Archaeology

The mud above, the dig below

Mark Budger November 27 1978
Archaeology

The mud above, the dig below

Mark Budger November 27 1978

The mud above, the dig below

Archaeology

It has been called “the Pompeii of the New World.” Tit for tat, the archeology students who work year-round in the mud at Ozette, a 2,000year-old Makah Indian village on the coast of Washington state, prefer to call Pompeii “the Ozette of the Old World.” Unlike Pompeii,

Ozette did not end in red hot ashes and lava, but in deep blue clay that slid down over its houses, preserving them and their contents almost perfectly—a rare occurrence on the rainy Pacific coast. {= However calm and academic g his manner, Richard Daugherty, the director of the Ozette Archeological Expedition and a professor of archeology at Washington State University, gets carried away when he speaks of Ozette. “There is no other site like it in

the world,” he says. “We think that between 400 and 500 years ago a large mudslide hit these houses and there

have been more since. The skeletons we found show that people were sleeping—

a litter of puppies was cuddled against their mother—so it likely occurred at night. The catastrophe hit suddenly, apparently without warning—and it has all been preserved.”

Ozette is not only unique for its archeological perfection. In an area where the native population is suspicious of the proddings of anthropologists and archeologists, Daugherty and the Makah nation have developed a relationship of trust. All artifacts will be kept by the Makah, who have almost finished preparing a museum to house them and to show younger generations (and visitors) how the Makah used to live. In fact, it was the Makah themselves who asked Daugherty to begin the dig in 1970 after a severe storm washed away part of a sea bank revealing old cedar walls and wooden artifacts. Since there was a real danger that the whole site could slide into the ocean, Daugherty undertook what he thought was a rescue dig. He soon realized that the preserved vegetable material his team found was undreamed-of evidence of the lives and material culture of the Makah—a first in the archeology of the Pacific Northwest and, indeed, in the Americas.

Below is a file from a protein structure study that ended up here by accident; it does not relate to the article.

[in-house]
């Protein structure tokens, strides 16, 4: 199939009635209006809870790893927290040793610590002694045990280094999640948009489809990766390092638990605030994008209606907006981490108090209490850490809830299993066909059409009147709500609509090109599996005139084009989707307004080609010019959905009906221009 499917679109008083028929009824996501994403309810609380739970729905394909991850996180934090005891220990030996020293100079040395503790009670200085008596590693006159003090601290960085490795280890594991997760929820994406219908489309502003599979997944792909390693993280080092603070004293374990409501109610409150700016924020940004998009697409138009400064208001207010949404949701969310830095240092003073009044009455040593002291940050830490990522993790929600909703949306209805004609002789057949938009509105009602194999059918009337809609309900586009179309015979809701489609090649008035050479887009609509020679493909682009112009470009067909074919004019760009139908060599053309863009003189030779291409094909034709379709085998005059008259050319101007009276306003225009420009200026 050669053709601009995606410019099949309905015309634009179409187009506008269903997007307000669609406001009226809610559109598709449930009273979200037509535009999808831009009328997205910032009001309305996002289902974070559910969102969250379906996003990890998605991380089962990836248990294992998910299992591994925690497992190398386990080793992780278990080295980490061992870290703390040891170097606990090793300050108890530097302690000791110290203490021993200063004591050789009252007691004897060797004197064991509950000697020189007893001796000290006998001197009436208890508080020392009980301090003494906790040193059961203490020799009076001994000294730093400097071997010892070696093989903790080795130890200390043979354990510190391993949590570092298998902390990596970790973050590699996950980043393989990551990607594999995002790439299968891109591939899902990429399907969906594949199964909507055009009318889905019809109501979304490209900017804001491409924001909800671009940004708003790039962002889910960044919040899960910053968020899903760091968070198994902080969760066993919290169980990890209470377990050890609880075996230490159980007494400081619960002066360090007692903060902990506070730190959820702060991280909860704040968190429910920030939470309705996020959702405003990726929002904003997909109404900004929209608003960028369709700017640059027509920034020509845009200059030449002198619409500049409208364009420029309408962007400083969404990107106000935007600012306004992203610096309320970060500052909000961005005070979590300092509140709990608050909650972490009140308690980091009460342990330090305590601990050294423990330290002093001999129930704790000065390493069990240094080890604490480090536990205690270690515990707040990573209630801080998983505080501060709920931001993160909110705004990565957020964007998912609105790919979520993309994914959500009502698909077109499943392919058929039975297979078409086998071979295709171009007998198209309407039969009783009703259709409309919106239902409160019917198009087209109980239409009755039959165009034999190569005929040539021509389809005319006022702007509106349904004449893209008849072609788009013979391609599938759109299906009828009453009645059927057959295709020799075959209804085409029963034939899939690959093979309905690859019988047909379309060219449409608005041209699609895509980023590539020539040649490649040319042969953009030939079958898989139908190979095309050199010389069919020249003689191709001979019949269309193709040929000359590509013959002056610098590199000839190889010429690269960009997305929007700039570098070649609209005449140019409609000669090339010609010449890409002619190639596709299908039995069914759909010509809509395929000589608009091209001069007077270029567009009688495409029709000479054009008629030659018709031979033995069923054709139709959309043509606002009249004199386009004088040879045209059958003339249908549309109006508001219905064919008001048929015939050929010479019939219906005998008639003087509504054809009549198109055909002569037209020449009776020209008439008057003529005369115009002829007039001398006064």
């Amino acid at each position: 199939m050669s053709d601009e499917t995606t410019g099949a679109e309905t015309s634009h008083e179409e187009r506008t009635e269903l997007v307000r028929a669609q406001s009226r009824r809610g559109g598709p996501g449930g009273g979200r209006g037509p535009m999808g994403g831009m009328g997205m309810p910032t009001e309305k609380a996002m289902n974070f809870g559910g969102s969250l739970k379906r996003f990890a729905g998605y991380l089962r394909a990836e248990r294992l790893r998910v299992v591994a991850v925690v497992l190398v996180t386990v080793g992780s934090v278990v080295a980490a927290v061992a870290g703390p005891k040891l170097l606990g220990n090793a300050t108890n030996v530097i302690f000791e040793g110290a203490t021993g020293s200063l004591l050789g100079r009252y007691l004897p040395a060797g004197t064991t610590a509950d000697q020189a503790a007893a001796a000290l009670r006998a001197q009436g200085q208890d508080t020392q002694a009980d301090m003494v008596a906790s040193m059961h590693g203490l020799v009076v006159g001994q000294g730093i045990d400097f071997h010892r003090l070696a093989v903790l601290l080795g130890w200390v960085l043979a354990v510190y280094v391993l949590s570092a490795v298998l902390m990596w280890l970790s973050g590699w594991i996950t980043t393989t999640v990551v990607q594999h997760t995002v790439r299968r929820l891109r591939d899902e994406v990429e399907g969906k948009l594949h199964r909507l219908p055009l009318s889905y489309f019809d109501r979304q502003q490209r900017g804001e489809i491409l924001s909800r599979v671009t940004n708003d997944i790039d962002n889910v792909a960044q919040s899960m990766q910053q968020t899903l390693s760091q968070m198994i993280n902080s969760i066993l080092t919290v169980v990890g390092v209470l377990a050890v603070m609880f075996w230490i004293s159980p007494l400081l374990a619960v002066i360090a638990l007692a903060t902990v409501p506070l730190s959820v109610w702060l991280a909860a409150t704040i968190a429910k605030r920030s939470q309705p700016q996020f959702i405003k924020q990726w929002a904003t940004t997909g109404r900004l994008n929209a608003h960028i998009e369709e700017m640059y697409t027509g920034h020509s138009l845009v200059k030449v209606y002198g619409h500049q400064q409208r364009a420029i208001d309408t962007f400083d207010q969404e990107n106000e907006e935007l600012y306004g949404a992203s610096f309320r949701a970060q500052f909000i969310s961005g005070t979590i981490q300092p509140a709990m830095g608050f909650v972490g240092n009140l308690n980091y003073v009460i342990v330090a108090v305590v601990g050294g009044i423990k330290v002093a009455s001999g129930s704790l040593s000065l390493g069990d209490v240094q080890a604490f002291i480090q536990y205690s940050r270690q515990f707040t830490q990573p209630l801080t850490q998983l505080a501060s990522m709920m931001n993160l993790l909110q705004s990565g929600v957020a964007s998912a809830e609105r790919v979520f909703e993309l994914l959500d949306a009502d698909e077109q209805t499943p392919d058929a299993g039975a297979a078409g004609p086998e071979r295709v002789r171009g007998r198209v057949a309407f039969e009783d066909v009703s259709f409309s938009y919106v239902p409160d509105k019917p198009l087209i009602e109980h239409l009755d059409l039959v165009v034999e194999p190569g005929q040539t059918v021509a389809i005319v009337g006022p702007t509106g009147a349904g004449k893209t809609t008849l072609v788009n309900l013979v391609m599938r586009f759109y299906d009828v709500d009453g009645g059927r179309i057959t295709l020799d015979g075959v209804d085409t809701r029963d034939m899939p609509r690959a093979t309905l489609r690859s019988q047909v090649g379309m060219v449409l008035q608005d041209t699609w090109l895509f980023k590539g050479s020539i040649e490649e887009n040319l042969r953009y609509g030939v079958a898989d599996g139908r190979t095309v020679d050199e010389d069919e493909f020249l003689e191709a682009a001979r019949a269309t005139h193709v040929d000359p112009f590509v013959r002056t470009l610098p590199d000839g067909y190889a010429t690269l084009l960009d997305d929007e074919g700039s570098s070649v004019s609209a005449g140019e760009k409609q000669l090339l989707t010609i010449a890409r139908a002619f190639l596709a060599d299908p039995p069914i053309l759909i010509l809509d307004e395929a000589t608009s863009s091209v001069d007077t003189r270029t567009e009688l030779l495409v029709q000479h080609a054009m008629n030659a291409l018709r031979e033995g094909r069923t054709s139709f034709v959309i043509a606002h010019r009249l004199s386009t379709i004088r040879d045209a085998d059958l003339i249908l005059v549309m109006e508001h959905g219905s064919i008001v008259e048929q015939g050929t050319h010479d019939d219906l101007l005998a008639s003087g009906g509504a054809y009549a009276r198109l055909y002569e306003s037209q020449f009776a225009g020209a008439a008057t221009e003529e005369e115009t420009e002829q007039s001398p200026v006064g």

The Makah are a Nootkan-speaking people who emigrated from Vancouver Island to the northwest corner of Washington’s Olympic Peninsula sometime in the vague past. Ozette itself is 15 miles south of Cape Flattery, and the Makah still lived there as late as 1910 when the U.S. Bureau of Indian Affairs had them moved closer to the only reservation school at Neah Bay. The village marked the point where migrating fur whales pass closest to the Pacific shore and the Makah (like the Nootkans) were whalers, hunting them from canoes using harpoons fashioned from mussel shells for the kill. Ozette is littered with whale bones. Their meat was eaten, their blubber rendered, and large bones were used to reinforce drainage ditches meant to protect the village from mudslides—obviously with little success. Living right on the sea coast, hunting

and food gathering were relatively easy for the Makah; life was not simply a matter of survival. The culture was a rich one, as are other Pacific Northwest Indian cultures; the artifacts at Ozette reveal a high degree of artistic accomplishment.